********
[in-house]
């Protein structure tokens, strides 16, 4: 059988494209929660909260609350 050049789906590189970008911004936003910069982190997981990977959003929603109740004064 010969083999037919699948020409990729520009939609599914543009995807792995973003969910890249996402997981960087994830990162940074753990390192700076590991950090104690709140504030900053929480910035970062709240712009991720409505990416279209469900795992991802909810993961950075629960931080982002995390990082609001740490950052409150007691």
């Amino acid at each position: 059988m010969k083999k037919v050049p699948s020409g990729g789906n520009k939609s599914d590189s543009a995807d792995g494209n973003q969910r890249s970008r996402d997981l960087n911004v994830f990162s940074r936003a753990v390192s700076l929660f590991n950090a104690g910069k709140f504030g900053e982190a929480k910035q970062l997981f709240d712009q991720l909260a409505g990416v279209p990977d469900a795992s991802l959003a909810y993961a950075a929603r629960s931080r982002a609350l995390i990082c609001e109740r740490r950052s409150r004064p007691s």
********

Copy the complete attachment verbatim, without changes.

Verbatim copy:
[in-house]
């Protein structure tokens, strides 16, 4: 059988494209929660909260609350 050049789906590189970008911004936003910069982190997981990977959003929603109740004064 010969083999037919699948020409990729520009939609599914543009995807792995973003969910890249996402997981960087994830990162940074753990390192700076590991950090104690709140504030900053929480910035970062709240712009991720409505990416279209469900795992991802909810993961950075629960931080982002995390990082609001740490950052409150007691």
């Amino acid at each position: 059988m010969k083999k037919v050049p699948s020409g990729g789906n520009k939609s599914d590189s543009a995807d792995g494209n973003q969910r890249s970008r996402d997981l960087n911004v994830f990162s940074r936003a753990v390192s700076l929660f590991n950090a104690g910069k709140f504030g900053e982190a929480k910035q970062l997981f709240d712009q991720l909260a409505g990416v279209p990977d469900a795992s991802l959003a909810y993961a950075a929603r629960s931080r982002a609350l995390i990082c609001e109740r740490r950052s409150r004064p007691s």